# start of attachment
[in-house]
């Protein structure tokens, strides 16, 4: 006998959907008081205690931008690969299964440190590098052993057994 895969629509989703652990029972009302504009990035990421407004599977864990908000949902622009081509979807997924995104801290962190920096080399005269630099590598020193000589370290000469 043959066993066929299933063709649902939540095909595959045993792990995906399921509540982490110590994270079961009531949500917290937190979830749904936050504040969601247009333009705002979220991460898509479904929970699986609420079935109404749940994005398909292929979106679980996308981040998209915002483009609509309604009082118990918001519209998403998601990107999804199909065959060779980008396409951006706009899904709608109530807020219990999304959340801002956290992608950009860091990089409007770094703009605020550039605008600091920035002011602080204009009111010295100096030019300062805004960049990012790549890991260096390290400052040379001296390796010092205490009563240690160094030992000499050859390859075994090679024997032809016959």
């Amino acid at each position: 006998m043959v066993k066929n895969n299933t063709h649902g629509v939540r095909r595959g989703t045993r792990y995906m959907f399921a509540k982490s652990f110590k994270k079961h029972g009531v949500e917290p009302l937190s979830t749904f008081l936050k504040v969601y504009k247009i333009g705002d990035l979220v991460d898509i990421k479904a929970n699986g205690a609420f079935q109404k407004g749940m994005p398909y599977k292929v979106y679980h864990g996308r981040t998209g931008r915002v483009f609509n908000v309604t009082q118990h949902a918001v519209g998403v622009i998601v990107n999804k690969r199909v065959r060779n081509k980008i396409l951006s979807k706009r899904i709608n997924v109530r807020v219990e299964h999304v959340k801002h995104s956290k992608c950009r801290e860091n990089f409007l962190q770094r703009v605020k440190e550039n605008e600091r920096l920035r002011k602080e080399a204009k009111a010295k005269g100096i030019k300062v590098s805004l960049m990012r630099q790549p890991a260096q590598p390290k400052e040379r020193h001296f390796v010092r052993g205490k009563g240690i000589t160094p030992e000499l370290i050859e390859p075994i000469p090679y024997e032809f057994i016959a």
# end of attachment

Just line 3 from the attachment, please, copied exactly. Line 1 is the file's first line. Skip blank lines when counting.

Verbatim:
């Amino acid at each position: 006998m043959v066993k066929n895969n299933t063709h649902g629509v939540r095909r595959g989703t045993r792990y995906m959907f399921a509540k982490s652990f110590k994270k079961h029972g009531v949500e917290p009302l937190s979830t749904f008081l936050k504040v969601y504009k247009i333009g705002d990035l979220v991460d898509i990421k479904a929970n699986g205690a609420f079935q109404k407004g749940m994005p398909y599977k292929v979106y679980h864990g996308r981040t998209g931008r915002v483009f609509n908000v309604t009082q118990h949902a918001v519209g998403v622009i998601v990107n999804k690969r199909v065959r060779n081509k980008i396409l951006s979807k706009r899904i709608n997924v109530r807020v219990e299964h999304v959340k801002h995104s956290k992608c950009r801290e860091n990089f409007l962190q770094r703009v605020k440190e550039n605008e600091r920096l920035r002011k602080e080399a204009k009111a010295k005269g100096i030019k300062v590098s805004l960049m990012r630099q790549p890991a260096q590598p390290k400052e040379r020193h001296f390796v010092r052993g205490k009563g240690i000589t160094p030992e000499l370290i050859e390859p075994i000469p090679y024997e032809f057994i016959a």